Where do emotions come from? What makes you feel hungry? Why is it easier for you to focus and concentrate some days rather than others? How does your body know when it is time to sleep?
Your brain is the main control center of the body. You experience the world through your senses. When the sensory input reaches the brain it figures out what the information means, based on prior learning experiences, and what to do about it. For example, when you are driving and you see a yellow light, based on your prior experiences, your body sends the signals out to either slow down or speed up.
Throughout your life you are learning. When something happens and you experience pain, your brain files that away in the “let’s not do that again” folder. When something produces a rush of euphoria, your brain puts that in the “I want to do it again (and again)” folder.
- The body takes in stimuli that is seen, felt, tasted, or heard (including what is told to us)
- The brain weaves together the stimuli into memories/experiences and creates a library
- The brain can only make decisions based on prior learning experiences
- When the brain receives stimuli, it processes the information, “decides” what to do and sends the message back out to the body.
- We are born with certain pre-programmed feelings and reactions.
- Anger and fear are the brain’s responses to threats. Happiness is the brain’s response to something that will (theoretically) ensure survival. Infants experience and express all three of these.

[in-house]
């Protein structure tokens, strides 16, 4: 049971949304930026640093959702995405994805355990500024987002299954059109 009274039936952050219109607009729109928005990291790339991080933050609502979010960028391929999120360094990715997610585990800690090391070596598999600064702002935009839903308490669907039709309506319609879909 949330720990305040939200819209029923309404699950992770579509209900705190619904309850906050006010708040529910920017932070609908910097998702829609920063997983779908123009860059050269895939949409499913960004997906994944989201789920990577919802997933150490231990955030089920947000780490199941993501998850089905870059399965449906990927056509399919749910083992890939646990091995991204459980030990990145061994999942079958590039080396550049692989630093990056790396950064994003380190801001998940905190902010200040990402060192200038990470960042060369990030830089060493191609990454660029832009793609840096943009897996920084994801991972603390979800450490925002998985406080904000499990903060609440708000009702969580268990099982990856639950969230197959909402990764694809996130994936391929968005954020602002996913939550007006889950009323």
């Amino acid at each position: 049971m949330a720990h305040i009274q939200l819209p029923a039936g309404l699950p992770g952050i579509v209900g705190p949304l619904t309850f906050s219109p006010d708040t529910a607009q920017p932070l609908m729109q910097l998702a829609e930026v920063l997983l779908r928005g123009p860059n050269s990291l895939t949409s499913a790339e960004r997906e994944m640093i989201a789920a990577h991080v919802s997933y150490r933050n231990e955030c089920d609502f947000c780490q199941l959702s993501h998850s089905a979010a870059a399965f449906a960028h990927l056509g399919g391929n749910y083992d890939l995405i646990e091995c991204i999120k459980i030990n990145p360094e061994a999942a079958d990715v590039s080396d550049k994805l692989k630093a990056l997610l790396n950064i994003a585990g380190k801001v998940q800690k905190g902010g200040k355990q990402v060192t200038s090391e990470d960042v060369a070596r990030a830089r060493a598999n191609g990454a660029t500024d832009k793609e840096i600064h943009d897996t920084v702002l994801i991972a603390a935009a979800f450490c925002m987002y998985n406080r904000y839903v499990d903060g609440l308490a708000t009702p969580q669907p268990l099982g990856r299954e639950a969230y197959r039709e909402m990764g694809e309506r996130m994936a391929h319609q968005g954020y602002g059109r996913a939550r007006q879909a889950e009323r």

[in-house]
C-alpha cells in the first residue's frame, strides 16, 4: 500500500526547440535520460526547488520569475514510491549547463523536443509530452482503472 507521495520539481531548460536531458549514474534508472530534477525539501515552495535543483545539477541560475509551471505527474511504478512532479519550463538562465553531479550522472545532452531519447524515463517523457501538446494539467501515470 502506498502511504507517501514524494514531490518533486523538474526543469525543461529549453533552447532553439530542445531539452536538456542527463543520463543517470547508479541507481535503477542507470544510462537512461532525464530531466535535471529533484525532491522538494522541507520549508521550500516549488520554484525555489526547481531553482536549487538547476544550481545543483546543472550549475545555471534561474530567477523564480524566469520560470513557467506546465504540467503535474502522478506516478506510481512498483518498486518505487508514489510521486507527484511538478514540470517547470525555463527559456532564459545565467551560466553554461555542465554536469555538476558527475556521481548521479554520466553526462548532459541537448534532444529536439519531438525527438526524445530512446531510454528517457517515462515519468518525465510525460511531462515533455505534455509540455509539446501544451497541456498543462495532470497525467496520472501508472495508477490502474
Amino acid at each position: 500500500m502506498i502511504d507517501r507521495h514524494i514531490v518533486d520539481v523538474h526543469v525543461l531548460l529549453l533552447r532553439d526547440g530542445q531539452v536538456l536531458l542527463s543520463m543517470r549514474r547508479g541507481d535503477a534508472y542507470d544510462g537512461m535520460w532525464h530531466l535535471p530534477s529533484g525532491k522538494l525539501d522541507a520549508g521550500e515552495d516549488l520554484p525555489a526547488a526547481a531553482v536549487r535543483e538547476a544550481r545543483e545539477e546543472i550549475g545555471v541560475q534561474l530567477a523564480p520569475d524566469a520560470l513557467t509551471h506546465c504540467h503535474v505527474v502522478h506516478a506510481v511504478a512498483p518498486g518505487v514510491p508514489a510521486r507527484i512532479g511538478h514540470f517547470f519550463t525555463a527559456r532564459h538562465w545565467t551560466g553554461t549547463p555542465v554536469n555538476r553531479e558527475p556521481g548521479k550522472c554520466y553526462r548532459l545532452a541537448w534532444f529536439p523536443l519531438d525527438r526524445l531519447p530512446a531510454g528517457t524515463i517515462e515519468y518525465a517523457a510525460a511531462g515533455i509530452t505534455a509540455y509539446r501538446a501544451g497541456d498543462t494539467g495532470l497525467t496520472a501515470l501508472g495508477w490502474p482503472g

- When held in an embrace people secrete oxytocin aka the bonding/calming chemical.
- Sadness is a learned response to powerlessness. Sadness develops over time. Babies experience fear, anger and happiness, but do not really have a concept of powerlessness, sadness or depression. After all, they have power over nothing…yet.
- The brain responds to stimuli in the environment to cause the body to feel sensations of hunger, sleepiness, pain and motivation
- The brain needs to have accurate and complete information from the body to effectively direct the body’s reactions….therein is where problems are created.
Most people assume that depression, anxiety and even happiness are either caused by brain chemicals OR your thoughts. In reality, it is both. When your brain receives information that there is a threat, it sends out the all hands on deck signal to your body. You feel angry or anxious. Your body is preparing to fight or flee. However, if you have failed to stockpile your reserves, when the brain sends out that signal, there may not be enough supplies to fend off the threat, which leads to what many of us call depression. There are several other scenarios to consider, but the take-home message is that happiness requires a combination of a healthy lifestyle and a healthy perspective. You may have experienced tragedy, done things you feel guilty for, have resentments and a way of looking at the world that may keep you stuck feeling bad. Those things had an impact, but they do not have to keep having an impact.